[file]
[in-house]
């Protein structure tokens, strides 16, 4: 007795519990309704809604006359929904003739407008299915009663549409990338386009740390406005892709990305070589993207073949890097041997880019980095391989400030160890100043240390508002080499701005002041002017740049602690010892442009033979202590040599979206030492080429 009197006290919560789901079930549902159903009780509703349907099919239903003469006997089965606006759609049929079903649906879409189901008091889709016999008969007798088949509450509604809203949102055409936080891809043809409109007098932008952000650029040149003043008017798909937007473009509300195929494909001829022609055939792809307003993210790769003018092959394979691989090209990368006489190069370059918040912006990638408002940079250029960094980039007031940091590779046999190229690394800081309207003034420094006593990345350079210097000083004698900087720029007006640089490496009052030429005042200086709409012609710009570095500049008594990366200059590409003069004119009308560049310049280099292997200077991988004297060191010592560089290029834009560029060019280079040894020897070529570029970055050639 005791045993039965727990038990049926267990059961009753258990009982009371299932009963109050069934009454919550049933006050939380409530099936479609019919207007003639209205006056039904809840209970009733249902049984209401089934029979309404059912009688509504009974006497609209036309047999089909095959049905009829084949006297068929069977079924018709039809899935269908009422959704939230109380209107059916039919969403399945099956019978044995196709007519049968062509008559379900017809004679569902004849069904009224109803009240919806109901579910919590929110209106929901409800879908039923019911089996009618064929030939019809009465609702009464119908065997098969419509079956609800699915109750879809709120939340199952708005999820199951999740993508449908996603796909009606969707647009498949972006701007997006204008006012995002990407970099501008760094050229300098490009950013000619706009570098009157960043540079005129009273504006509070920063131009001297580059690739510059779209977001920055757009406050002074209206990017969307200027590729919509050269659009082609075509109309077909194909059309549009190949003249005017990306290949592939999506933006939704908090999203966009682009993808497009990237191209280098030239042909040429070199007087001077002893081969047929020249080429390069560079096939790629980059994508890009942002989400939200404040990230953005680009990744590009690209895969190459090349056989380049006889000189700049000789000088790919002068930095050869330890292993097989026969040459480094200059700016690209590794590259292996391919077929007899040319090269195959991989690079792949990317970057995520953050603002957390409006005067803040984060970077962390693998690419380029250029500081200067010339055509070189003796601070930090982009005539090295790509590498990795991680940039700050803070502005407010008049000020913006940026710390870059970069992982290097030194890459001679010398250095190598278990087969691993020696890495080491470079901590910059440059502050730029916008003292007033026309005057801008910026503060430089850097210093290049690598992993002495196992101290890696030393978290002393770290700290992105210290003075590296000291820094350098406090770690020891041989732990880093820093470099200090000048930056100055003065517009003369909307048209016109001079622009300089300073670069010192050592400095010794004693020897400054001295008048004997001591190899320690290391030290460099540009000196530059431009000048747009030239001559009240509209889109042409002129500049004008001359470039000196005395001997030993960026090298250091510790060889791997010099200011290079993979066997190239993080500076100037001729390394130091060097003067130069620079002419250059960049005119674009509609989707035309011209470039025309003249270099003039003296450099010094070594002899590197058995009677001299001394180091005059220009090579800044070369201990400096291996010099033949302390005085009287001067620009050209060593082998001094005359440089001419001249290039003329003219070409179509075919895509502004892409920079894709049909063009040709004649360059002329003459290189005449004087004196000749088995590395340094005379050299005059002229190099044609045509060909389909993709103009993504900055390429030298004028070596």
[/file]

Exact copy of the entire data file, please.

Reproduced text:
[in-house]
């Protein structure tokens, strides 16, 4: 007795519990309704809604006359929904003739407008299915009663549409990338386009740390406005892709990305070589993207073949890097041997880019980095391989400030160890100043240390508002080499701005002041002017740049602690010892442009033979202590040599979206030492080429 009197006290919560789901079930549902159903009780509703349907099919239903003469006997089965606006759609049929079903649906879409189901008091889709016999008969007798088949509450509604809203949102055409936080891809043809409109007098932008952000650029040149003043008017798909937007473009509300195929494909001829022609055939792809307003993210790769003018092959394979691989090209990368006489190069370059918040912006990638408002940079250029960094980039007031940091590779046999190229690394800081309207003034420094006593990345350079210097000083004698900087720029007006640089490496009052030429005042200086709409012609710009570095500049008594990366200059590409003069004119009308560049310049280099292997200077991988004297060191010592560089290029834009560029060019280079040894020897070529570029970055050639 005791045993039965727990038990049926267990059961009753258990009982009371299932009963109050069934009454919550049933006050939380409530099936479609019919207007003639209205006056039904809840209970009733249902049984209401089934029979309404059912009688509504009974006497609209036309047999089909095959049905009829084949006297068929069977079924018709039809899935269908009422959704939230109380209107059916039919969403399945099956019978044995196709007519049968062509008559379900017809004679569902004849069904009224109803009240919806109901579910919590929110209106929901409800879908039923019911089996009618064929030939019809009465609702009464119908065997098969419509079956609800699915109750879809709120939340199952708005999820199951999740993508449908996603796909009606969707647009498949972006701007997006204008006012995002990407970099501008760094050229300098490009950013000619706009570098009157960043540079005129009273504006509070920063131009001297580059690739510059779209977001920055757009406050002074209206990017969307200027590729919509050269659009082609075509109309077909194909059309549009190949003249005017990306290949592939999506933006939704908090999203966009682009993808497009990237191209280098030239042909040429070199007087001077002893081969047929020249080429390069560079096939790629980059994508890009942002989400939200404040990230953005680009990744590009690209895969190459090349056989380049006889000189700049000789000088790919002068930095050869330890292993097989026969040459480094200059700016690209590794590259292996391919077929007899040319090269195959991989690079792949990317970057995520953050603002957390409006005067803040984060970077962390693998690419380029250029500081200067010339055509070189003796601070930090982009005539090295790509590498990795991680940039700050803070502005407010008049000020913006940026710390870059970069992982290097030194890459001679010398250095190598278990087969691993020696890495080491470079901590910059440059502050730029916008003292007033026309005057801008910026503060430089850097210093290049690598992993002495196992101290890696030393978290002393770290700290992105210290003075590296000291820094350098406090770690020891041989732990880093820093470099200090000048930056100055003065517009003369909307048209016109001079622009300089300073670069010192050592400095010794004693020897400054001295008048004997001591190899320690290391030290460099540009000196530059431009000048747009030239001559009240509209889109042409002129500049004008001359470039000196005395001997030993960026090298250091510790060889791997010099200011290079993979066997190239993080500076100037001729390394130091060097003067130069620079002419250059960049005119674009509609989707035309011209470039025309003249270099003039003296450099010094070594002899590197058995009677001299001394180091005059220009090579800044070369201990400096291996010099033949302390005085009287001067620009050209060593082998001094005359440089001419001249290039003329003219070409179509075919895509502004892409920079894709049909063009040709004649360059002329003459290189005449004087004196000749088995590395340094005379050299005059002229190099044609045509060909389909993709103009993504900055390429030298004028070596």